Bolinopsis vitrea - Glass Ctenophore and Transparent Shrimp
It is probably the glass Ctenophore or Bolinopsis vitrea and its host: a transparent Shrimp perhaps from the Phronima sedentaria or in any case a crustacean belonging to the Phronimidae family. Bolinopsis vitrea Ctenoforo di vetro Gambero trasparente intotheblue.it
If we are quite sure about the identification of the ctenophore it is the glass Ctenophore, Bolinopsis vitrea, however it is difficult to identify its host. From what little we see in the video it seems to be a transparent shrimp that lives in symbiosis with the ctenophore, but identifying it is rather difficult for which reports and corrections are welcome.
The video was made these days, in the open sea in the stretch of sea between Livorno and the Gorgona Island and the two were found practically on the surface almost under the surface of the water.
The glass ctenophore belongs precisely to the philum of the Ctenophores which groups transparent and gelatinous organisms, typically pelagic, whose body is crossed by ribs along which we notice a series of vibrating eyelashes. The lashes are arranged in a comb and hence the name which is equivalent to “bearers of combs”. In tentacles or small combs, the cells are not stinging but adhesive, and it is precisely these adhesive cells called “colloblasts” that capture the zooplankton that these organisms feed on. The small combs mentioned above are also able to produce particular iridescences. Their body, like jellyfish, is made almost entirely of water. Like coelenterates, the digestive organs are contained in a large internal cavity and the mouth is located at the end of the body. The individuals are all hermaphrodites with simultaneous egg and sperm production.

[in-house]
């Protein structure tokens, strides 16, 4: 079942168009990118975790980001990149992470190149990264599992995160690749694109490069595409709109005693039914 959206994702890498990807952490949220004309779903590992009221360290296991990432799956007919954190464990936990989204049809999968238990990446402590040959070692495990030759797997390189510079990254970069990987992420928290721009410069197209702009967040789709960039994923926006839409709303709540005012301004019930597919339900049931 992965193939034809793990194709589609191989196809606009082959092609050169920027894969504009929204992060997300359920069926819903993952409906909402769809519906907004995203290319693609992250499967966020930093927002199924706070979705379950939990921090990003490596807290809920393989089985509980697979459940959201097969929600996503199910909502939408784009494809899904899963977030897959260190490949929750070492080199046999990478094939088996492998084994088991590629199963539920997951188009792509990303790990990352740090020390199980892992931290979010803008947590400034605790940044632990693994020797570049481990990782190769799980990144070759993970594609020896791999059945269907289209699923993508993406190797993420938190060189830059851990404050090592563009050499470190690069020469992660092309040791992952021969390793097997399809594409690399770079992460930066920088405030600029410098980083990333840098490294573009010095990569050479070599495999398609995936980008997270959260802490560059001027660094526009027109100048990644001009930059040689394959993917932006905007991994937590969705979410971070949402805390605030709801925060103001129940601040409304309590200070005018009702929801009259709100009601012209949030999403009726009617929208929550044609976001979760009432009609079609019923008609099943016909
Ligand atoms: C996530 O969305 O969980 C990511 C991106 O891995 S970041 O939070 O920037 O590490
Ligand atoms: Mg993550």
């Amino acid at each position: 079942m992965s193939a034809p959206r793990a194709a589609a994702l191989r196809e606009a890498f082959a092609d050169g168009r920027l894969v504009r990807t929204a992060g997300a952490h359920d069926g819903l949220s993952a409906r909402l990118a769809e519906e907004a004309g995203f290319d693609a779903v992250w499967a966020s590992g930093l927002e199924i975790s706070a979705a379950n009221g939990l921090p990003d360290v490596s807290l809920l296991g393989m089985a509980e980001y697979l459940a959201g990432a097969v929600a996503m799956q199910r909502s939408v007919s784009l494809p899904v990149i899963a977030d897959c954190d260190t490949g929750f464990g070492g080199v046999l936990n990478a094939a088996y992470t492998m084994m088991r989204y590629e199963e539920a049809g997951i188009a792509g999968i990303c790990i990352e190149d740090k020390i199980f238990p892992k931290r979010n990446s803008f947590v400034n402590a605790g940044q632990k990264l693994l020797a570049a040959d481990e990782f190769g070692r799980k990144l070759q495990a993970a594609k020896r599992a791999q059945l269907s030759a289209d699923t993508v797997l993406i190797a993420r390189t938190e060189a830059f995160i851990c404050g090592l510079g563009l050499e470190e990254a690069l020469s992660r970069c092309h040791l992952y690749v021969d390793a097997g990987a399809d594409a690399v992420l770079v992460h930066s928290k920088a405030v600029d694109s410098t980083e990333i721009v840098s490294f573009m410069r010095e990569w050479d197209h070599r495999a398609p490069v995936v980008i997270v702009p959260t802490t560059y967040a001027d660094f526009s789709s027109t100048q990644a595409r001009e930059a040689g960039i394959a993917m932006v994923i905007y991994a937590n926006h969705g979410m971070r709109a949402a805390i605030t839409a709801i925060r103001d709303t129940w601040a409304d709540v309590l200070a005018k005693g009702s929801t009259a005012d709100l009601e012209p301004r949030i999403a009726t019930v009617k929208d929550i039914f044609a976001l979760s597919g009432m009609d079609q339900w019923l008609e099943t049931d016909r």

Ctenophora includes a phylum of invertebrate animals that live in marine waters around the world. They are known for the groups of eyelashes they use to swim and are the largest animals to swim with the help of the eyelashes. Depending on the species, adult ctenophores range from a few millimeters to 1.5 m (4 feet 11 inches). Only 100 to 150 species have been validated, and perhaps 25 others have not been fully described and named.
Examples of textbooks are cidiotides with egg-shaped bodies and a pair of retractable tentacles garnished with tentilla (“small tentacles”) that are covered in colloblasts, sticky cells that catch prey. Their bodies are made up of a mass of gelatin, with a layer of two cells thick on the outside and another that lines the internal cavity. Phylum has a wide range of body shapes, including egg-shaped cidippids with retractable tentacles that catch prey, generally flat platyctenides without a comb and wide-mouthed beroids, which prey on other ctenophores.
Phronima sedentaria is a species of amphipod crustaceans found in the oceans at a maximum depth of 1 km (0.6 mi).
Description Females measure up to 42 mm (1.7 inches) in length, while males are only 15 mm (0.6 inches) long.
Distribution P. sedentaria is found in the temperate, subtropical and tropical waters of all the world’s oceans, including the Mediterranean Sea. It is usually found in the pelagic habitats of medium waters, but can be found by migrating to the surface.
Ecology The females of P. sedentaria live in the barrel bodies of jumps and pyrosomes and use their strong pleopods to push their houses through the water. They can quickly flip into their barrels and then change direction. The species is carnivorous on zooplankton, krill and wormworms.